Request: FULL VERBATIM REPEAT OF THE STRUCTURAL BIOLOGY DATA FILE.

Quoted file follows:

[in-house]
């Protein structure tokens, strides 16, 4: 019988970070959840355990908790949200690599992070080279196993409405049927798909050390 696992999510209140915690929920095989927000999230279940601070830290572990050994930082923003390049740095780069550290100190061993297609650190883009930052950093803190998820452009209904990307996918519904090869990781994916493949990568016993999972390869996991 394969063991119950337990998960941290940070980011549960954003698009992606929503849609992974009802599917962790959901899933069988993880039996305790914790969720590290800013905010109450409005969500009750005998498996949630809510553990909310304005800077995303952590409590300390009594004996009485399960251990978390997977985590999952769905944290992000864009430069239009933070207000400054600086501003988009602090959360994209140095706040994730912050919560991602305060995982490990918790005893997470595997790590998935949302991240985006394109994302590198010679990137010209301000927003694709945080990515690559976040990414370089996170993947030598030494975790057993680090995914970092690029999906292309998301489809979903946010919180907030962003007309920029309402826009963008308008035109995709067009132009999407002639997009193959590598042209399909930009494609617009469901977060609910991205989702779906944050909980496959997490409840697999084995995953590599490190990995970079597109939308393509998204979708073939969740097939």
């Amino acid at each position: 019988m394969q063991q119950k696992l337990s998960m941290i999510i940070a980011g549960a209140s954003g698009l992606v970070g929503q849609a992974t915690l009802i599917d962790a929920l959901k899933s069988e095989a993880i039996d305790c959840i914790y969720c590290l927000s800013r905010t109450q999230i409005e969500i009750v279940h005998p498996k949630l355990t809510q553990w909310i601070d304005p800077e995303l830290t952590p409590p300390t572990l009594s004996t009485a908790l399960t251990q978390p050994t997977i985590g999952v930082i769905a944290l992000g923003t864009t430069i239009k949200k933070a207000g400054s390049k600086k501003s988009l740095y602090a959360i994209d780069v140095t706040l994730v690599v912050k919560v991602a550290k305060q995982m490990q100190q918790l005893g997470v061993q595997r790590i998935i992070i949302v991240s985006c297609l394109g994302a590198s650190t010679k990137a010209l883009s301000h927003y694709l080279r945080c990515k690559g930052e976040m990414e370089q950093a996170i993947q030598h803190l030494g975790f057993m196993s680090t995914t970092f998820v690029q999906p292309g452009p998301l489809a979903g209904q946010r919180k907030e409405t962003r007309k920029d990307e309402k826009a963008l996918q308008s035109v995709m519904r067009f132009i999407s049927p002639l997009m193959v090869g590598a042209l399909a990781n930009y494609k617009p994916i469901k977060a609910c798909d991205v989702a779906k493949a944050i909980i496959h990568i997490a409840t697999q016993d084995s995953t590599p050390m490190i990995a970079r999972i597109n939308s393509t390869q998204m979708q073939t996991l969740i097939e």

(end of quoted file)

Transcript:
[in-house]
């Protein structure tokens, strides 16, 4: 019988970070959840355990908790949200690599992070080279196993409405049927798909050390 696992999510209140915690929920095989927000999230279940601070830290572990050994930082923003390049740095780069550290100190061993297609650190883009930052950093803190998820452009209904990307996918519904090869990781994916493949990568016993999972390869996991 394969063991119950337990998960941290940070980011549960954003698009992606929503849609992974009802599917962790959901899933069988993880039996305790914790969720590290800013905010109450409005969500009750005998498996949630809510553990909310304005800077995303952590409590300390009594004996009485399960251990978390997977985590999952769905944290992000864009430069239009933070207000400054600086501003988009602090959360994209140095706040994730912050919560991602305060995982490990918790005893997470595997790590998935949302991240985006394109994302590198010679990137010209301000927003694709945080990515690559976040990414370089996170993947030598030494975790057993680090995914970092690029999906292309998301489809979903946010919180907030962003007309920029309402826009963008308008035109995709067009132009999407002639997009193959590598042209399909930009494609617009469901977060609910991205989702779906944050909980496959997490409840697999084995995953590599490190990995970079597109939308393509998204979708073939969740097939």
């Amino acid at each position: 019988m394969q063991q119950k696992l337990s998960m941290i999510i940070a980011g549960a209140s954003g698009l992606v970070g929503q849609a992974t915690l009802i599917d962790a929920l959901k899933s069988e095989a993880i039996d305790c959840i914790y969720c590290l927000s800013r905010t109450q999230i409005e969500i009750v279940h005998p498996k949630l355990t809510q553990w909310i601070d304005p800077e995303l830290t952590p409590p300390t572990l009594s004996t009485a908790l399960t251990q978390p050994t997977i985590g999952v930082i769905a944290l992000g923003t864009t430069i239009k949200k933070a207000g400054s390049k600086k501003s988009l740095y602090a959360i994209d780069v140095t706040l994730v690599v912050k919560v991602a550290k305060q995982m490990q100190q918790l005893g997470v061993q595997r790590i998935i992070i949302v991240s985006c297609l394109g994302a590198s650190t010679k990137a010209l883009s301000h927003y694709l080279r945080c990515k690559g930052e976040m990414e370089q950093a996170i993947q030598h803190l030494g975790f057993m196993s680090t995914t970092f998820v690029q999906p292309g452009p998301l489809a979903g209904q946010r919180k907030e409405t962003r007309k920029d990307e309402k826009a963008l996918q308008s035109v995709m519904r067009f132009i999407s049927p002639l997009m193959v090869g590598a042209l399909a990781n930009y494609k617009p994916i469901k977060a609910c798909d991205v989702a779906k493949a944050i909980i496959h990568i997490a409840t697999q016993d084995s995953t590599p050390m490190i990995a970079r999972i597109n939308s393509t390869q998204m979708q073939t996991l969740i097939e």